I’m an American-born teacher of English who grew up in Africa as a missionary kid. As an adult, I’ve taught in the US, Asia, Africa, South America and now the UK. To me, home isn’t a place; it’s where my family is. And to me, education is crucial for a life worth living. To me, everyone must receive an education, and it must be worth having, for how else will people have possibilities open to them, or have hope? I believe in equality for all, the importance of high expectations and no excuses, the value of hard work, and I believe that giving up is always a last resort, for there must be another way. Oh, and I believe that a fulfilling life–and a fulfilling education–can be fun!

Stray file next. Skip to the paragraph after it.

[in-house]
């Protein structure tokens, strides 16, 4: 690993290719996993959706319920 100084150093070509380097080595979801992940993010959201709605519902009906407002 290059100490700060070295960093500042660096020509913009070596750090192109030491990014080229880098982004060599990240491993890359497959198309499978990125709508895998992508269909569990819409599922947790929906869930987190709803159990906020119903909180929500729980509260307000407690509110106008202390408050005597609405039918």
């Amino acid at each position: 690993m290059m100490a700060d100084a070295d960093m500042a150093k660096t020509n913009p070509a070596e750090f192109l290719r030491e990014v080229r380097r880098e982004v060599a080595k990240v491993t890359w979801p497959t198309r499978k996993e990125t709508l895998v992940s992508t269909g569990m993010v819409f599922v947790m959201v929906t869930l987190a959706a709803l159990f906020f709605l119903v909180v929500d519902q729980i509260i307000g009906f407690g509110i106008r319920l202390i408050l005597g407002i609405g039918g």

My mother has always said to me: “Becca, no pain, no progress!” Her missionary mantra might be hyperbolic, but I argue that anything worth having takes effort. Here, I focus on reflecting on my teaching, practice and the questions I need to ask in order to keep teaching. It’s a tough life, this teaching business.

Of course, life is sometimes tough full stop. This is why occasionally my mother pours herself a glass of wine and says: “Becca, no pain, no progress. But sometimes, no pain…no pain!” Perhaps not missionary, but a sense of humour is also crucial when reflecting on a tough life.